Percy Sonn and Malcolm Speed, the top-level ICC officials, were booed at the presentation ceremony. The contrast couldn't have been sharper because the same crowd gave a thumping ovation to Garry Sobers and Everton Weekes moments later. When hosts are booed at their own party, you know how much it has soured. Administrators who feel no kinship for sport will never find affection from its supporters. Entirely fittingly, it was Sonn who presented the trophy to the winner, for it was his prerogative as the president of the ICC. Sobers is merely the greatest cricketer that ever lived.
Of course, the players were not blameless. Many teams played soulless, spiritless cricket. And it didn't help that India and Pakistan, two of the tournament's biggest draws, combusted before the party began. Ironically, Bangladesh and Ireland, the teams that provided the most exciting days in the first round, also doomed the Super Eights to a series of meaningless matches.
But they could hardly be faulted when teams worthier than them featured in equal mismatches. England were an embarrassment before South Africa, who capitulated even more abysmally before Australia. West Indies lost horribly to South Africa and New Zealand even more horribly to Sri Lanka. Matches went from bad to worse at such pace that in the end no expectations remained. It was a tournament in which journalists spent more time focusing on the poor performances than celebrating stirring ones.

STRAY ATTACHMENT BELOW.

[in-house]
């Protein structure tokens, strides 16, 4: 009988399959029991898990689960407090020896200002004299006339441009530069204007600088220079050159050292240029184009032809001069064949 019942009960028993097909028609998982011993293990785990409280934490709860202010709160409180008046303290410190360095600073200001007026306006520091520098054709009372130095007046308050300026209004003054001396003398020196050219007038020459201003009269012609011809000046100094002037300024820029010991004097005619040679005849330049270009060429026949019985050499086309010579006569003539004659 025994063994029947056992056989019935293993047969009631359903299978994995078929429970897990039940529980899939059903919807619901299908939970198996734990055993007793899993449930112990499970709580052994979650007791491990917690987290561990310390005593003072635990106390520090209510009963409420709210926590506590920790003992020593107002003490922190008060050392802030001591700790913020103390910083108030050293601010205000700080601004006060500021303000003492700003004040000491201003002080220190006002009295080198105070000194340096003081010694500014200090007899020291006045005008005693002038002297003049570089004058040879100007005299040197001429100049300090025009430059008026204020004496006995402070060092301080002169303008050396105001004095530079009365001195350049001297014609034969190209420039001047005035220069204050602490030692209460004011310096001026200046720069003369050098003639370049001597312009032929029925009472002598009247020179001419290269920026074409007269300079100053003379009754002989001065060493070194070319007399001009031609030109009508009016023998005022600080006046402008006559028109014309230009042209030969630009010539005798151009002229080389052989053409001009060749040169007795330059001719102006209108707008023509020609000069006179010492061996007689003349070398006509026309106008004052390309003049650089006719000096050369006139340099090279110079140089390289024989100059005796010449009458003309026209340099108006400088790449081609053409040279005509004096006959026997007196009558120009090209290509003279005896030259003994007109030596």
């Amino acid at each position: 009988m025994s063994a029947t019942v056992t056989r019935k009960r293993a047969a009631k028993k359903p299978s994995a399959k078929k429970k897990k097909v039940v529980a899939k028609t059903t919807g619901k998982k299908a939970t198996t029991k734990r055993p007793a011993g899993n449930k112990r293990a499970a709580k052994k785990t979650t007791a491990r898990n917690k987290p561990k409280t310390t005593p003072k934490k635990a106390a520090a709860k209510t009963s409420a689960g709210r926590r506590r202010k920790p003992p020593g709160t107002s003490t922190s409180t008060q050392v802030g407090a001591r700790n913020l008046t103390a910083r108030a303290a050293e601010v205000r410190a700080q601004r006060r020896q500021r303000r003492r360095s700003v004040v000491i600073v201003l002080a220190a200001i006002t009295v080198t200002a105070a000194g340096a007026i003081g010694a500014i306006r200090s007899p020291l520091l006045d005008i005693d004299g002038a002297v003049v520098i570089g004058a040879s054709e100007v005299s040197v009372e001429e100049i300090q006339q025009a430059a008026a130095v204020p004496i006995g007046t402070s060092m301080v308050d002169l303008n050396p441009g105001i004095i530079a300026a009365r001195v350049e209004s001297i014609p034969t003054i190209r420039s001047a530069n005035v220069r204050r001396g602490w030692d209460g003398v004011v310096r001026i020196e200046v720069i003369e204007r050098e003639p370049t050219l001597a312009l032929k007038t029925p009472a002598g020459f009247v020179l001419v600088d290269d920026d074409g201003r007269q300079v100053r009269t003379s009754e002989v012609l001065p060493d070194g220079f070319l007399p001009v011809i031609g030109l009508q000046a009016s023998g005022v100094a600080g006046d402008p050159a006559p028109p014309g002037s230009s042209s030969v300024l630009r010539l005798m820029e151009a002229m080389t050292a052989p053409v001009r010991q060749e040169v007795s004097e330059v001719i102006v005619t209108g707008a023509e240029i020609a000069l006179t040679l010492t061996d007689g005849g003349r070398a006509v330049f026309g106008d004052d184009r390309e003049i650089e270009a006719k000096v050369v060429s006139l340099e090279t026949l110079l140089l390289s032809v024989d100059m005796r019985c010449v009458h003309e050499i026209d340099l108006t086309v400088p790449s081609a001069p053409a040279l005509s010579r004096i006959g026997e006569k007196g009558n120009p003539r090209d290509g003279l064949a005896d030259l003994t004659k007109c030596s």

Good moments were scarce. There was Tamin Iqbal's sensational charge against India, Boyd Rankin's energetic bowling against Pakistan, Herschelle Gibbs' six sixes, Muttiah Muralitharan's magical spell against India, Lasith Malinga's sensational four-in-four, AB de Villier's turbo-charged hitting on one leg against West Indies, Mahela Jayawardene's sublime hundred against New Zealand in the semi-final, and ultimately, Adam Gilchrist's demolition of Sri Lanka in the final. Too few for a tournament lasting 46 days. One thing that might emerge from this is a shorter event, but it may be for the wrong reasons. Sponsors and television channels can't afford to lose India early. So expect the format to be tweaked to ensure India's presence at the business end.
In the end, it will be a tournament that will be remembered for the bad, ugly and terrible. A horrible death, under-performances, resignations, sackings, and retirements kept us busy. The legacy of this vast and meaningless World Cup will be despair and emptiness. It couldn't have ended sooner.
Tell us what you thought of the World Cup 2007. Send your comments here
Sambit Bal is the editor of Cricinfo and Cricinfo MagazineFeeds: Sambit Bal
© ESPN Sports Media Ltd.
Erapalli Prasanna on a thoroughbred professional whose basics were extraordinarily strong
Rob Steen: Historically a strong Yorkshire has acted as a supply line for the Test team, and the current crop hints at longevity
The thrills are rather low-octane, and the tournament overly India-centric. On several counts, it is not yet a global T20 showpiece event
Gavin Larsen talks about wobbly seam-up, the 1992 World Cup, and his role in the next tournament
Samir Chopra: It is one not reserved for those at high levels: the most exalted experiences can come in humble settings
As West Indies play their 500th Test, here's an interactive journey through their Test history